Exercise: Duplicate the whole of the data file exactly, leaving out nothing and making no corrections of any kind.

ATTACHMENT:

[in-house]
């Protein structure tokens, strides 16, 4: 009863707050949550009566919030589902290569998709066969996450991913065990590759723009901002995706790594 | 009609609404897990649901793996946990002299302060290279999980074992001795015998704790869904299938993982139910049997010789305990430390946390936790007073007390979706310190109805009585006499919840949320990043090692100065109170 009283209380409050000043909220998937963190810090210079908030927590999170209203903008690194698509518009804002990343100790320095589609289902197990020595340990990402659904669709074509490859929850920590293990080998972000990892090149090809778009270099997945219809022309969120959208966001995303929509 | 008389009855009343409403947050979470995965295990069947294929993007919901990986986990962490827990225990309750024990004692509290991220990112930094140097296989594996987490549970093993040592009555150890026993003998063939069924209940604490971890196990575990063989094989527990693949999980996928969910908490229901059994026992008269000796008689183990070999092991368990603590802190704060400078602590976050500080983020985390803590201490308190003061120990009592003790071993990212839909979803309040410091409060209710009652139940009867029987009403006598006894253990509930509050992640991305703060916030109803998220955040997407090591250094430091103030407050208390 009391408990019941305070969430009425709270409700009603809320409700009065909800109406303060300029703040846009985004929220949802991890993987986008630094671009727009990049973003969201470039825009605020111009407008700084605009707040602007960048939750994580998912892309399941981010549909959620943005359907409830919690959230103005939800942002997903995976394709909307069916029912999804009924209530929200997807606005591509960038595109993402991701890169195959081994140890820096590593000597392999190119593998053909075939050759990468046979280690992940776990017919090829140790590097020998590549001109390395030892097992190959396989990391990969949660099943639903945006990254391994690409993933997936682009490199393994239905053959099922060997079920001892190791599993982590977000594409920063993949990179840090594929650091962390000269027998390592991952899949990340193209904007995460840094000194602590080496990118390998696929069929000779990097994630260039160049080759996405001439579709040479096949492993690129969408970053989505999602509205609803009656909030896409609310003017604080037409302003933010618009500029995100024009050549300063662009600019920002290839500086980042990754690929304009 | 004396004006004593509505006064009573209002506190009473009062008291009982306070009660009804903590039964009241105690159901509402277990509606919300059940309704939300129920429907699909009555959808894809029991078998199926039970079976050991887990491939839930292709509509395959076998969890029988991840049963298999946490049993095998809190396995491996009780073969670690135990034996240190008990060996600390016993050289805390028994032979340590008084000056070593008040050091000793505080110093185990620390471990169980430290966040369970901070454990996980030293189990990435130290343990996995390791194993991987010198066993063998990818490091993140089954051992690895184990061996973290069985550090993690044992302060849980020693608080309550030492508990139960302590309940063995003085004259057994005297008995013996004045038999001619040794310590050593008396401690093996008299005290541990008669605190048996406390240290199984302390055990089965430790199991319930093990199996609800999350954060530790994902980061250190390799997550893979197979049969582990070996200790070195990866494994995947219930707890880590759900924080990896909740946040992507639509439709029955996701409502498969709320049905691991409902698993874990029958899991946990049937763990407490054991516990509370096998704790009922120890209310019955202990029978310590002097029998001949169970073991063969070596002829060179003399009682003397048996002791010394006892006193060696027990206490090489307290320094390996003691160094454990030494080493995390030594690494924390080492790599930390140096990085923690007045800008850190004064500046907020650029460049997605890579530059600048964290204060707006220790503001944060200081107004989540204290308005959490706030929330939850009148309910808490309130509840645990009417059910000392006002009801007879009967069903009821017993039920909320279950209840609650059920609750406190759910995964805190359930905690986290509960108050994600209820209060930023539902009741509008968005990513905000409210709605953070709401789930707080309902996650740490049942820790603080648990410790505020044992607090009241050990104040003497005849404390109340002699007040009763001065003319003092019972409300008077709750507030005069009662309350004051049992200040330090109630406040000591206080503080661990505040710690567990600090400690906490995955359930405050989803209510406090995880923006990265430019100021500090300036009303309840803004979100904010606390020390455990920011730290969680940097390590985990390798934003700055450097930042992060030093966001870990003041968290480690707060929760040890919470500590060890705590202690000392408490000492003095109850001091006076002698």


[in-house]
């Protein structure tokens, strides 16, 4: 009863707050949550009566919030589902290569998709066969996450991913065990590759723009901002995706790594 | 009609609404897990649901793996946990002299302060290279999980074992001795015998704790869904299938993982139910049997010789305990430390946390936790007073007390979706310190109805009585006499919840949320990043090692100065109170 009283209380409050000043909220998937963190810090210079908030927590999170209203903008690194698509518009804002990343100790320095589609289902197990020595340990990402659904669709074509490859929850920590293990080998972000990892090149090809778009270099997945219809022309969120959208966001995303929509 | 008389009855009343409403947050979470995965295990069947294929993007919901990986986990962490827990225990309750024990004692509290991220990112930094140097296989594996987490549970093993040592009555150890026993003998063939069924209940604490971890196990575990063989094989527990693949999980996928969910908490229901059994026992008269000796008689183990070999092991368990603590802190704060400078602590976050500080983020985390803590201490308190003061120990009592003790071993990212839909979803309040410091409060209710009652139940009867029987009403006598006894253990509930509050992640991305703060916030109803998220955040997407090591250094430091103030407050208390 009391408990019941305070969430009425709270409700009603809320409700009065909800109406303060300029703040846009985004929220949802991890993987986008630094671009727009990049973003969201470039825009605020111009407008700084605009707040602007960048939750994580998912892309399941981010549909959620943005359907409830919690959230103005939800942002997903995976394709909307069916029912999804009924209530929200997807606005591509960038595109993402991701890169195959081994140890820096590593000597392999190119593998053909075939050759990468046979280690992940776990017919090829140790590097020998590549001109390395030892097992190959396989990391990969949660099943639903945006990254391994690409993933997936682009490199393994239905053959099922060997079920001892190791599993982590977000594409920063993949990179840090594929650091962390000269027998390592991952899949990340193209904007995460840094000194602590080496990118390998696929069929000779990097994630260039160049080759996405001439579709040479096949492993690129969408970053989505999602509205609803009656909030896409609310003017604080037409302003933010618009500029995100024009050549300063662009600019920002290839500086980042990754690929304009 | 004396004006004593509505006064009573209002506190009473009062008291009982306070009660009804903590039964009241105690159901509402277990509606919300059940309704939300129920429907699909009555959808894809029991078998199926039970079976050991887990491939839930292709509509395959076998969890029988991840049963298999946490049993095998809190396995491996009780073969670690135990034996240190008990060996600390016993050289805390028994032979340590008084000056070593008040050091000793505080110093185990620390471990169980430290966040369970901070454990996980030293189990990435130290343990996995390791194993991987010198066993063998990818490091993140089954051992690895184990061996973290069985550090993690044992302060849980020693608080309550030492508990139960302590309940063995003085004259057994005297008995013996004045038999001619040794310590050593008396401690093996008299005290541990008669605190048996406390240290199984302390055990089965430790199991319930093990199996609800999350954060530790994902980061250190390799997550893979197979049969582990070996200790070195990866494994995947219930707890880590759900924080990896909740946040992507639509439709029955996701409502498969709320049905691991409902698993874990029958899991946990049937763990407490054991516990509370096998704790009922120890209310019955202990029978310590002097029998001949169970073991063969070596002829060179003399009682003397048996002791010394006892006193060696027990206490090489307290320094390996003691160094454990030494080493995390030594690494924390080492790599930390140096990085923690007045800008850190004064500046907020650029460049997605890579530059600048964290204060707006220790503001944060200081107004989540204290308005959490706030929330939850009148309910808490309130509840645990009417059910000392006002009801007879009967069903009821017993039920909320279950209840609650059920609750406190759910995964805190359930905690986290509960108050994600209820209060930023539902009741509008968005990513905000409210709605953070709401789930707080309902996650740490049942820790603080648990410790505020044992607090009241050990104040003497005849404390109340002699007040009763001065003319003092019972409300008077709750507030005069009662309350004051049992200040330090109630406040000591206080503080661990505040710690567990600090400690906490995955359930405050989803209510406090995880923006990265430019100021500090300036009303309840803004979100904010606390020390455990920011730290969680940097390590985990390798934003700055450097930042992060030093966001870990003041968290480690707060929760040890919470500590060890705590202690000392408490000492003095109850001091006076002698």